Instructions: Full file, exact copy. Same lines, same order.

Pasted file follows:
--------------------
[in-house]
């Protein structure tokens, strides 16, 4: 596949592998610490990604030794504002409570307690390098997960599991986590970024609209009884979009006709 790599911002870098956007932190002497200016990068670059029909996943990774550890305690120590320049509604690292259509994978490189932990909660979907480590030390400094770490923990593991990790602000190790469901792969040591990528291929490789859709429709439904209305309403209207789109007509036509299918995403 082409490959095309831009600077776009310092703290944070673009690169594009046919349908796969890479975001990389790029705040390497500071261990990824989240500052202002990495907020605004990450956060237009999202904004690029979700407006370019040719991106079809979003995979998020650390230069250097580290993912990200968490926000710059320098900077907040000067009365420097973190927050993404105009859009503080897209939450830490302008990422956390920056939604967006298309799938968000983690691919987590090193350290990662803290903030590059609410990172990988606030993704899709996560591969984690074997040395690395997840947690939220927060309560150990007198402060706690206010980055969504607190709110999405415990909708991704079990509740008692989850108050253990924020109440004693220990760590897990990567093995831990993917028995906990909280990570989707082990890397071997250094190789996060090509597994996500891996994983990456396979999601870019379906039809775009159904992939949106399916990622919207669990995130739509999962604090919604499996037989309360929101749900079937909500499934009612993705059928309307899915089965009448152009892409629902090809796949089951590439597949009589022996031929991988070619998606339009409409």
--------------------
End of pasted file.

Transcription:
[in-house]
């Protein structure tokens, strides 16, 4: 596949592998610490990604030794504002409570307690390098997960599991986590970024609209009884979009006709 790599911002870098956007932190002497200016990068670059029909996943990774550890305690120590320049509604690292259509994978490189932990909660979907480590030390400094770490923990593991990790602000190790469901792969040591990528291929490789859709429709439904209305309403209207789109007509036509299918995403 082409490959095309831009600077776009310092703290944070673009690169594009046919349908796969890479975001990389790029705040390497500071261990990824989240500052202002990495907020605004990450956060237009999202904004690029979700407006370019040719991106079809979003995979998020650390230069250097580290993912990200968490926000710059320098900077907040000067009365420097973190927050993404105009859009503080897209939450830490302008990422956390920056939604967006298309799938968000983690691919987590090193350290990662803290903030590059609410990172990988606030993704899709996560591969984690074997040395690395997840947690939220927060309560150990007198402060706690206010980055969504607190709110999405415990909708991704079990509740008692989850108050253990924020109440004693220990760590897990990567093995831990993917028995906990909280990570989707082990890397071997250094190789996060090509597994996500891996994983990456396979999601870019379906039809775009159904992939949106399916990622919207669990995130739509999962604090919604499996037989309360929101749900079937909500499934009612993705059928309307899915089965009448152009892409629902090809796949089951590439597949009589022996031929991988070619998606339009409409």